Musical Pioneers: In 1910 the Choir Was the First Large Performing Group to Have Its Music Successfully Recorded
On September 2, 1910, an article in the Deseret Evening News chronicled a milestone in the history of recorded music. For the first time ever, the music of a large performing group was successfully recorded. Many soloists and small ensembles had been recording their music for years, but the task was much more difficult for large groups like The Tabernacle Choir at Temple Square.
In those days, recordings used large flare horns instead of microphones. Although the microphone had been invented by this time, it hadn’t yet progressed to the level of quality necessary for music recording.
Commenting on the momentous occasion, the newspaper noted:
“The achievement is the more remarkable from the fact that for the last four years or more, the three great phonograph companies have been endeavoring to secure acceptable records of large bodies of singers. Fortunes have been expended in all kinds of experiments with mechanisms and horns, principally the latter, but to no purpose.”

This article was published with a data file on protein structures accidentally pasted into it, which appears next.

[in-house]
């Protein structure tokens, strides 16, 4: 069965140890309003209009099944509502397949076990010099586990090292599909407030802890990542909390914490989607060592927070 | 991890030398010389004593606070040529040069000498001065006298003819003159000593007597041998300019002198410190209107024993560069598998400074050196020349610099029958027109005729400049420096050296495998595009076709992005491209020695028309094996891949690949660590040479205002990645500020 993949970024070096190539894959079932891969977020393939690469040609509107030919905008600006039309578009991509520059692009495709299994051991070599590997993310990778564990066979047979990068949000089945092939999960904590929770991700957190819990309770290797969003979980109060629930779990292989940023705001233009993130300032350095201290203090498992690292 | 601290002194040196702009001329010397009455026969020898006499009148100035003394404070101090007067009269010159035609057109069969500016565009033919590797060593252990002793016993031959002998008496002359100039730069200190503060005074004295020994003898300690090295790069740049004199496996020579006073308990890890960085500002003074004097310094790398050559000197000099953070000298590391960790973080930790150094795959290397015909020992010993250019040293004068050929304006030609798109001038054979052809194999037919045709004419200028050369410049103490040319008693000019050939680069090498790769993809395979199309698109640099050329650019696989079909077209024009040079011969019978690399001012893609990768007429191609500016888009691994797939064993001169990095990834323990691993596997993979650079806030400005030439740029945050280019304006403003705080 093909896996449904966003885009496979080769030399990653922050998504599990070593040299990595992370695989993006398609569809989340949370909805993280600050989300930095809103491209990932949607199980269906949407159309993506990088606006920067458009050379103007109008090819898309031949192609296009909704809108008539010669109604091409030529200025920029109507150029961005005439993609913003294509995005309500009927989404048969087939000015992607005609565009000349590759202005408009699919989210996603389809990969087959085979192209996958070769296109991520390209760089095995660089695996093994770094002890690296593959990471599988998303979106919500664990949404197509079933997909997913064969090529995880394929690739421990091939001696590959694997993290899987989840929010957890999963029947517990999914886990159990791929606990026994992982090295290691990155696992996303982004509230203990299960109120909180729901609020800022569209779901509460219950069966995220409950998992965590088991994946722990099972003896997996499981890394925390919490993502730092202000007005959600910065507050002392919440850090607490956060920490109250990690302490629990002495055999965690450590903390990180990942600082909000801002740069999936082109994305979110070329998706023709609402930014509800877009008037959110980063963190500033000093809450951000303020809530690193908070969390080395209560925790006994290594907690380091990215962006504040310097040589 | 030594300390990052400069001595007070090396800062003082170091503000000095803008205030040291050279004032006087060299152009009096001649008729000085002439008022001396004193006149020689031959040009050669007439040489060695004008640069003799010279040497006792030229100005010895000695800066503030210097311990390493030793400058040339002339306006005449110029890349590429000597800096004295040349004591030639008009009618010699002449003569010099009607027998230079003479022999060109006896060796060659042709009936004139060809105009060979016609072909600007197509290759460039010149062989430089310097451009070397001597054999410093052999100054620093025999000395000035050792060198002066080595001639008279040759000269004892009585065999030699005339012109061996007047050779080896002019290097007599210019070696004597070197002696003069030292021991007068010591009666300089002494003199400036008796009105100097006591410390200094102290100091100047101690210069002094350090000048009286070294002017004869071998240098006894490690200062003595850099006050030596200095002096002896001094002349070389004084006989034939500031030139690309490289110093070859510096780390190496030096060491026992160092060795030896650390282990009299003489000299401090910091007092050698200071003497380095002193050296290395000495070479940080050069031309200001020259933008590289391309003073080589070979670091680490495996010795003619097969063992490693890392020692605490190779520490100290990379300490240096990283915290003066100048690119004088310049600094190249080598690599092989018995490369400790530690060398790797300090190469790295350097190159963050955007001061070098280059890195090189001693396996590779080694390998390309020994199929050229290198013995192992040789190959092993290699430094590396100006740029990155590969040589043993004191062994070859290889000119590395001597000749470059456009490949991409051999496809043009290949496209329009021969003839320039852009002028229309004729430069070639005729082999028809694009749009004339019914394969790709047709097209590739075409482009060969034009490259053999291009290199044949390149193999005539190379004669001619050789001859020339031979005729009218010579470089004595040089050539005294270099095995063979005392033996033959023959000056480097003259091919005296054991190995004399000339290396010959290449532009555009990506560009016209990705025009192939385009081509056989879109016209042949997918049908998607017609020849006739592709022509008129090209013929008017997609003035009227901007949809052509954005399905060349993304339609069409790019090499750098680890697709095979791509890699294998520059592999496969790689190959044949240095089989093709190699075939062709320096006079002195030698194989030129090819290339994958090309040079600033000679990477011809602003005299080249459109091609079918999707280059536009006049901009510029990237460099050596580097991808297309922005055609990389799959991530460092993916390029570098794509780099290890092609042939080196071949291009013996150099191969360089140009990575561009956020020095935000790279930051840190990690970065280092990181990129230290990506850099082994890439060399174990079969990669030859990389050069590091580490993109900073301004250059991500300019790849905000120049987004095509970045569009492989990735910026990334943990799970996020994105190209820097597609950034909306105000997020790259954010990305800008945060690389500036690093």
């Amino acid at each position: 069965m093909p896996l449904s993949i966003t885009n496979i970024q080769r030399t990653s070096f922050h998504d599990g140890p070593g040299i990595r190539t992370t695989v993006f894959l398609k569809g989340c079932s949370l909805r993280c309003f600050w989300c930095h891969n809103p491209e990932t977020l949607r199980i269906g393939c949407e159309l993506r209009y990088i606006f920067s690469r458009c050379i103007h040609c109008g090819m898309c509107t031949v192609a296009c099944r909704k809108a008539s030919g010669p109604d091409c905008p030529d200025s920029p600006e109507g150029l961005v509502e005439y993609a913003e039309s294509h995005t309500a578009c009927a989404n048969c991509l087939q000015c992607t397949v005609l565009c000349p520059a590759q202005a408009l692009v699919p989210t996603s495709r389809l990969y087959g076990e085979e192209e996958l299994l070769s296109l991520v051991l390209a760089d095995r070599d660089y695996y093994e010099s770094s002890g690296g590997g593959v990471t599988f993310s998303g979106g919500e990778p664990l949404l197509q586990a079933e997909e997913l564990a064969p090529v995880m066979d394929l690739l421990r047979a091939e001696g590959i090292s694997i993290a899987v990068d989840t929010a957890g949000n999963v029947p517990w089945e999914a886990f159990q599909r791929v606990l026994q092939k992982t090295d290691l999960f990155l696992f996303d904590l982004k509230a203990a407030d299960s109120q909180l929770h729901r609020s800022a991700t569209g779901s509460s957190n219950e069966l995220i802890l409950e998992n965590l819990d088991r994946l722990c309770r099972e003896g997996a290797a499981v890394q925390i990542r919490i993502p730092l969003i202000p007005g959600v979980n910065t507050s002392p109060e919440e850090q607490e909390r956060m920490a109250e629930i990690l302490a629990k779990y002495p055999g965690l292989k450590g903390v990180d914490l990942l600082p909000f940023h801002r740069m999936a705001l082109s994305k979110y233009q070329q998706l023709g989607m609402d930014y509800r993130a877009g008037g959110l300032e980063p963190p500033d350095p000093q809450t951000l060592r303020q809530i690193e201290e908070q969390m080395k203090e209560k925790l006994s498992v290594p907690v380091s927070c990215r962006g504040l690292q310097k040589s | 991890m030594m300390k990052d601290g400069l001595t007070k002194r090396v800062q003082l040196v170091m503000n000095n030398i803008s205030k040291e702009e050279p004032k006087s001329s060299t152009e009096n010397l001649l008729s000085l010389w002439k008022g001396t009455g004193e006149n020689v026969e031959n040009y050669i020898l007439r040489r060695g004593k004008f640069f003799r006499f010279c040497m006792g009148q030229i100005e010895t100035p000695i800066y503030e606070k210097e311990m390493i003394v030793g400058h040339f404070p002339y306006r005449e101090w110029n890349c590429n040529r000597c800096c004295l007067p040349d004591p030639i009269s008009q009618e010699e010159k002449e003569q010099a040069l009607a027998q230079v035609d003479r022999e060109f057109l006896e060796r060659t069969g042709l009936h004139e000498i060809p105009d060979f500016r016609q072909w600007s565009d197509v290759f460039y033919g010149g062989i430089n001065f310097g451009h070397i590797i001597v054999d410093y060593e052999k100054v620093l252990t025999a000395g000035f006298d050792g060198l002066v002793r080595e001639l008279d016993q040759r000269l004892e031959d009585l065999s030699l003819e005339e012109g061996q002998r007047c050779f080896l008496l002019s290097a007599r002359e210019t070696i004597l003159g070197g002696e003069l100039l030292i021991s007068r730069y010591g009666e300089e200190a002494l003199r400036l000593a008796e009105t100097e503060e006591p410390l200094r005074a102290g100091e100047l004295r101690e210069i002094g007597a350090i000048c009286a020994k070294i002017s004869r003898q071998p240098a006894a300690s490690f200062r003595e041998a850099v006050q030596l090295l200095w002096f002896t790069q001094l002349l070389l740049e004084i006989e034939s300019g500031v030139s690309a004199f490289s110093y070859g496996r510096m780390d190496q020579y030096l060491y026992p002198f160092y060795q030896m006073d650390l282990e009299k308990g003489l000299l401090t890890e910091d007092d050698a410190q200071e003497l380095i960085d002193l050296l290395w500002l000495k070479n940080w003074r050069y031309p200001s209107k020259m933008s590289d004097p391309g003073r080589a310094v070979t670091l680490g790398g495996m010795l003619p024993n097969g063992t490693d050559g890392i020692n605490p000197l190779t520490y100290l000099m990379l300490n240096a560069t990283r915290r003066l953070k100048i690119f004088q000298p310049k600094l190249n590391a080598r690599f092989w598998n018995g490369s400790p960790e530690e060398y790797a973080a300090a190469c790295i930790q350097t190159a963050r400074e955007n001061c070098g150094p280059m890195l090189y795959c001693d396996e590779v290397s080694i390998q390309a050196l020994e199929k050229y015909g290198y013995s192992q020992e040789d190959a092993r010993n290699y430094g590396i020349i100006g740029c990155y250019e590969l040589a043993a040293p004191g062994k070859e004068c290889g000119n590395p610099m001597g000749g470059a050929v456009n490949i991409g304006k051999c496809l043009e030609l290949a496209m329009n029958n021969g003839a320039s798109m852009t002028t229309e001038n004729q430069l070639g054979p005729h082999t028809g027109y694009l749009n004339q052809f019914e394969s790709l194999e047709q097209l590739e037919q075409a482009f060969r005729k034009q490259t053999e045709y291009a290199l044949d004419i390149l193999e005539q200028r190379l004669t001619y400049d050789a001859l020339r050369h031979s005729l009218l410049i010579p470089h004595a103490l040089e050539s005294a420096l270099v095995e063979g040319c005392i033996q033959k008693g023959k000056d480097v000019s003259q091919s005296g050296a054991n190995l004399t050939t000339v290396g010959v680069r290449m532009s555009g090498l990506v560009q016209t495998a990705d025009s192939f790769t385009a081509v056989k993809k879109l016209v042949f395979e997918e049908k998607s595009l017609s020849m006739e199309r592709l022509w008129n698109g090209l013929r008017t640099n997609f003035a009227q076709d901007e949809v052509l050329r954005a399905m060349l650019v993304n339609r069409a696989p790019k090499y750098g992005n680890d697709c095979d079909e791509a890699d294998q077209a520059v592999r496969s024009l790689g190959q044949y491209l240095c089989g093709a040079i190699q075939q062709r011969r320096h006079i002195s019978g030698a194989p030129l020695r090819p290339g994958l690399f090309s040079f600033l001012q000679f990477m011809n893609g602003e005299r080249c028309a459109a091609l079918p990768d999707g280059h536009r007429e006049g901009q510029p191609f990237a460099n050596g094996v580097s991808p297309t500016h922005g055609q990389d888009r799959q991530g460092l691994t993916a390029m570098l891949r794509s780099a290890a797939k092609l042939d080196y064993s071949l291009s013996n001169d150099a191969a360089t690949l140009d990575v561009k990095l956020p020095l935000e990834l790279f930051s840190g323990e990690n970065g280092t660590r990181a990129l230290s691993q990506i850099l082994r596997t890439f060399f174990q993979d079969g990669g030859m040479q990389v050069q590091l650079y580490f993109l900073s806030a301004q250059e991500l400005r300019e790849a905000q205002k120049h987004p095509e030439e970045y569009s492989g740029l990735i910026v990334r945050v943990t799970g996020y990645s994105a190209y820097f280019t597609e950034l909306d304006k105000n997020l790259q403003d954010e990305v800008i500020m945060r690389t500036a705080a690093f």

It took two hours to find the best location inside the Tabernacle to position the recording horns. After much experimentation, the recording devices were, as the Deseret Evening Newsdescribed, “suspended from a rope stretched across from gallery to gallery, the flaring bells of the two horns covering—the one the sopranos and altos, the other the tenors and basses, the small ends connecting directly with the machine where the choir leader stands at the east of the organ console.”
The Choir recorded various songs that evening, including “We Thank Thee, O God, for a Prophet,” “Let the Mountains Shout for Joy!” and “The Star-Spangled Banner.”
Since that first recording session, the Choir has gone on to make hundreds of recordings, earn countless awards, and inspire millions throughout the years.